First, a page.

Skyla Seamans:


I have always wanted to visit Washington DC. I have also always wanted to come together with hundreds of other young men and women who share the same passion for feminism that I have. The Young Feminist Leadership Conference provided me with the perfect opportunity to fulfill both of these wishes.


Being at the conference, I felt more at home than I often do when I actually am at home. Having the chance to meet a variety of strong feminists from leadership roles around the country was an enlightening experience. Learning about what I can do to face gender issues, like the wage gap and reproductive health, gave me a feeling of hope and determination. After attending a number of sessions on feminist issues, listening to the voices of women in power, and talking to young feminists about what they are doing on their campuses and in their communities, I was ready to face Capitol Hill. With the three other strong women from MCLA, we let Senator Brown and Congressman John Olver’s women’s issues representatives know that this is what a feminist looks like. There are no words to describe my gratitude towards those who made this experience possible.


Brianna Vear:


Call: “Show Me What a Feminist Looks Like.” “This is what a feminist looks like”, responded over 500 young women who were attending the Feminist Majority Leadership Conference. This conference was, and will remain, one of the best experiences of my life. The speakers were motivating, the workshops fascinating, and the lobbying empowering, but it is those 500 young women that left me with a feeling that will be hard to come across again. For all my life I will remember the energy, the empowerment, and the camaraderie. We were instant friends with all those around us, connecting on something that is so misunderstood. This friendship wasn’t only at the actual conference but on the subway, at the hotel, and in the streets as we got lost in D.C., twice. Everyone was clad in “This is What a Feminist Looks Like” gear. Those pink letters became a beacon calling us in where we found a judgment free zone, encouragement about what we are planning, and a helpful hand to find the mixer. This was a great change from those in the airport who actually harassed us for wearing our pin with pride, but of course this did not stop us.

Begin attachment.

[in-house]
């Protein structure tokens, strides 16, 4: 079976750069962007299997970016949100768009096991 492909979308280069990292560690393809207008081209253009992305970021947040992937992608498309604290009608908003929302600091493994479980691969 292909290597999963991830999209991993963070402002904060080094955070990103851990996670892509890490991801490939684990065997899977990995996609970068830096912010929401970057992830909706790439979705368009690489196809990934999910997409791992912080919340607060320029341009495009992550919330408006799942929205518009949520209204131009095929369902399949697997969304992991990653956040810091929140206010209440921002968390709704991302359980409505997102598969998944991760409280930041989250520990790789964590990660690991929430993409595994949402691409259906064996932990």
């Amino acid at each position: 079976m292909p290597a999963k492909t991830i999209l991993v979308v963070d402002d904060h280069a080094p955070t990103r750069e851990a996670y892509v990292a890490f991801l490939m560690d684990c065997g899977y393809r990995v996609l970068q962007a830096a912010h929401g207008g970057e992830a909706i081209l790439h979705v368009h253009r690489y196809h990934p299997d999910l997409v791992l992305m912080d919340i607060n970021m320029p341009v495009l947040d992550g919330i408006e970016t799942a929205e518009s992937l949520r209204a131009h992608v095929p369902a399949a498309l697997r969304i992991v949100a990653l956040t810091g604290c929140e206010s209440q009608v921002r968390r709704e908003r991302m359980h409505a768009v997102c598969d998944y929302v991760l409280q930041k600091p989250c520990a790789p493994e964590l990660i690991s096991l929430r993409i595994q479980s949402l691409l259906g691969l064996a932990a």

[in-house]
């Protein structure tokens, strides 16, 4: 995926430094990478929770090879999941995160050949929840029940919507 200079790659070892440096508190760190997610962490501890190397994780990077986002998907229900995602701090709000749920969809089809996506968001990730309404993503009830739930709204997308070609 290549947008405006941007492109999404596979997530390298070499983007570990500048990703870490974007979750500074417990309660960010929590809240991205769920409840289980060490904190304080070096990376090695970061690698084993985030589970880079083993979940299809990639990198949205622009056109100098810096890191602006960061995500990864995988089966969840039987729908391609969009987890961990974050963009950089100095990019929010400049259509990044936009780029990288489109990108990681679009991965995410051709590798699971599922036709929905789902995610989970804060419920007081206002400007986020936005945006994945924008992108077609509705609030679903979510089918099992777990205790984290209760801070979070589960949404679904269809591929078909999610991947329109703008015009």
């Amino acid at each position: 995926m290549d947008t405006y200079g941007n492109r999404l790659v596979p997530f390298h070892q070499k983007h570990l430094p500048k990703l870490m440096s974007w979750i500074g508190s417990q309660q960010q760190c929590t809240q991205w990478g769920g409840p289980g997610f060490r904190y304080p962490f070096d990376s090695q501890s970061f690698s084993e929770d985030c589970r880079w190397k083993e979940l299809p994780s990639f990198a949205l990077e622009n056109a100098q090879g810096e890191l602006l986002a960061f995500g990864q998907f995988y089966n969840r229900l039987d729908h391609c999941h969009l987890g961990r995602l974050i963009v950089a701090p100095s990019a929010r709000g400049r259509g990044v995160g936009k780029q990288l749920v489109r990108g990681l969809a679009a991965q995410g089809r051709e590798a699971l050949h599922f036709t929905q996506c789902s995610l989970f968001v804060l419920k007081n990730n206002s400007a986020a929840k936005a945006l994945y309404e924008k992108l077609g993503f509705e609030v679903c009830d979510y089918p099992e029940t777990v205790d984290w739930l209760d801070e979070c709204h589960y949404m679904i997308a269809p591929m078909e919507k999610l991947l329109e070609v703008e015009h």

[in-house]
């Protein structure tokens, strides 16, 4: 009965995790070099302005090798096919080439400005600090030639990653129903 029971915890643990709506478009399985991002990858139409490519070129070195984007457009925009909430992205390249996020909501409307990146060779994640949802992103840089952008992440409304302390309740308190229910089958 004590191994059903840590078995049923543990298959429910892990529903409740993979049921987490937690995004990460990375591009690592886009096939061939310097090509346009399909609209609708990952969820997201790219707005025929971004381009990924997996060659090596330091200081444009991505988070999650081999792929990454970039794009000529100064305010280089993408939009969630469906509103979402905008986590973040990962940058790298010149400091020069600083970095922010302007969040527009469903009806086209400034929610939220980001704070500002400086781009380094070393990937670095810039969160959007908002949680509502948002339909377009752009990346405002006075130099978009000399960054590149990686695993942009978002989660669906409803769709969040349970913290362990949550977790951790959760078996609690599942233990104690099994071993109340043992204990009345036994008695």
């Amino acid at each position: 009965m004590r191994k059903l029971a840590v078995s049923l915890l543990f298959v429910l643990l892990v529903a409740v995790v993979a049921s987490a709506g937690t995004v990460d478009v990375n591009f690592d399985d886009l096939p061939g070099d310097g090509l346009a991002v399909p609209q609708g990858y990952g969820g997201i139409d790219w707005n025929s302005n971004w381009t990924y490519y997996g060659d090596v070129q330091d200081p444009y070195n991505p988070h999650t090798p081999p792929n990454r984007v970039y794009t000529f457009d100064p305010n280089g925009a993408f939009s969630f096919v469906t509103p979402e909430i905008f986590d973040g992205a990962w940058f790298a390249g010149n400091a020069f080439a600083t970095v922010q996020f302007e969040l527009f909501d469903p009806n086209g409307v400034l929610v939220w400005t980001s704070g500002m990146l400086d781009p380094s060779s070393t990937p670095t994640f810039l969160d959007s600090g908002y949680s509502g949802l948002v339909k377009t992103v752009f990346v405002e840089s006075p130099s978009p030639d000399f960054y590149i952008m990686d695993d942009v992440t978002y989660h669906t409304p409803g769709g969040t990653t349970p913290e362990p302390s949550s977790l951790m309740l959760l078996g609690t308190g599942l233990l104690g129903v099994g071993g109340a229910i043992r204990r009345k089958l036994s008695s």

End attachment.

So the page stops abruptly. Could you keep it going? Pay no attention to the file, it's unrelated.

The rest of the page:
It is often generalized that young people are apathetic, with little desire to get out and do something about the injustices in the world. The wonderful young women who attended the Feminist Majority Leadership Conference easily proved everyone who believes that wrong. They lobbied Congress, created clubs and women’s centers, they changed their schools’ sexual assault policies, and they raised money to help end domestic violence. They are speaking out about gender based injustices and are making real change in their worlds. With them, I felt a sense of acceptance that often takes years to achieve, but here it was instant. I thank all those who helped make it possible for me to attend this conference.